Texas GOP's right-wing agenda is not popular with Texans

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New polls show little support for GOP efforts to suppress the vote, ban abortions, and eliminate gun licensing and training requirements.

The Republican majority in the Texas legislature has spent this year trying to take away abortion rights, make it harder to vote, and allow adults without licenses or training to carry handguns. Now two new polls show few Texans want any of those things.

On Thursday, Quinnipiac University released a poll of 1,223 Texas adults conducted in mid-June. On Friday, the University of Texas/Texas Tribune released their own June poll of 1,200 voters registered in the state. Both found little popular support for the Texas GOP's right-wing agenda.

The 2020 platform of the Republican Party of Texas expressly calls for the abolition of abortion, stating that "life begins at conception" and calling on the legislature to "ignore or refuse to enforce any and all federal statutes, regulations, orders, and court rulings" that provide for reproductive choice.

In May, the GOP legislature passed and Republican Gov. Greg Abbott signed a likely unconstitutional bill banning abortions as early as six weeks into a pregnancy and allowing private individuals to sue to enforce the law. Abbott said during the signing, "Our creator endowed us with the right to life and yet millions of children lose their right to life every year because of abortion ... [the] bill that I'm about to sign ... ensures that the life of every unborn child who has a heartbeat will be saved from the ravages of abortion."

But according to the University of Texas/Texas Tribune survey, just 32% of Texans approve of the legislature's handling of abortion policy this session, and 42% disapprove. Asked about the six-week ban, 44% support it and 46% are opposed.

The Quinnipiac poll revealed similar opposition, with 42% in support of the six-week ban and 49% opposed, and found that 55% of Texans believe abortion should be legal in all or most cases. By a 58%-35% majority, those surveyed agreed with the 1973 Roe v. Wade Supreme Court ruling that the right to choose an abortion is constitutionally protected.

The state party platform also opposes "any measure that would deprive someone of their right to possess firearms without being convicted of a crime or being found mentally incompetent by a medical psychiatric professional."

Last week, Abbott signed a law eliminating the state's licensing and training requirements for adults to carry a holstered handgun — concealed or openly. He said the move will "instill freedom in the Lone Star State."

The Quinnipiac poll found massive opposition to this law: 24% support it and 74% are against it. The University of Texas/Texas Tribune poll showed 36% support and 57% opposition.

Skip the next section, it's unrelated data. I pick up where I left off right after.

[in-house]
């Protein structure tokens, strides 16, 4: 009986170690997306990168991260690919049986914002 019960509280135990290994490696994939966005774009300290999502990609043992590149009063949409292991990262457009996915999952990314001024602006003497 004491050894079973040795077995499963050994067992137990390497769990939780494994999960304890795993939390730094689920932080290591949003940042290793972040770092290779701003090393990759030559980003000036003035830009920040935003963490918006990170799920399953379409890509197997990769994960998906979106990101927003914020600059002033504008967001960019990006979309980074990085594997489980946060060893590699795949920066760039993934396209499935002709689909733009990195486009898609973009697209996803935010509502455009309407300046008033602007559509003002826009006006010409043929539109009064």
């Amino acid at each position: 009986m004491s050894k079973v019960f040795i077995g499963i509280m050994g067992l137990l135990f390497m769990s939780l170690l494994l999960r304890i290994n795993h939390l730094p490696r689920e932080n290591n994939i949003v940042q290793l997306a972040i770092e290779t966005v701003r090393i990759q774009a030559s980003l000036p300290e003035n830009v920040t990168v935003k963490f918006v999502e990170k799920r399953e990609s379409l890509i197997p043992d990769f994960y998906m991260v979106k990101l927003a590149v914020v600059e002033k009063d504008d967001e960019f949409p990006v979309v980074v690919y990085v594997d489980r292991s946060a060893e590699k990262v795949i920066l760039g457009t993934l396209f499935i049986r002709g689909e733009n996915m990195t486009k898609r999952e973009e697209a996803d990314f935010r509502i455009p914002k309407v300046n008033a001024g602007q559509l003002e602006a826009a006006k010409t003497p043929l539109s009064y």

Thanks to a May walkout by Texas House Democrats, the minority party was able to temporarily thwart a GOP suppression bill that would make Texas one of the hardest states in the country for citizens to exercise their right to vote. Abbott on Tuesday called a special legislative session for July to take up the bill again.

He told the Dallas Morning News earlier this month that Republicans would "pass an election integrity bill" in a special session, calling it "needed" and saying it "must pass."

But his constituents do not agree that such a law is necessary.

Quinnipiac's polling found that only 42% of Texas adults believe there was widespread voter fraud in the 2020 election, while 55% think there wasn't. By a 50%-45% margin, they also do not believe stricter voting laws are necessary to secure elections.

The University of Texas/Texas Tribune poll found just 35% believe the rules for voting should be stricter, 29% said they should be left as they are, and 26% said they should be less strict.

GOP attempts to prohibit teaching students about the history of racism in the United States were not popular either. The University of Texas/Texas Tribune found 44% support for limiting education materials that emphasize racism and 45% opposition.

The party's refusal to expand Medicaid is even more unpopular, with the UT/Texas Tribune survey finding 67% support for doing so and just 22% opposition.

This comes as voters in Texas have been increasingly trending away from the GOP. President George W. Bush won his home state with 61% of the vote in 2004, but President Donald Trump got just 52% in the 2016 and 2020 elections.

In 2018, Republican Sen. Ted Cruz barely won reelection with less than 51% of the vote after winning easily with 56.5% of the vote in 2012.

Published with permission of The American Independent Foundation.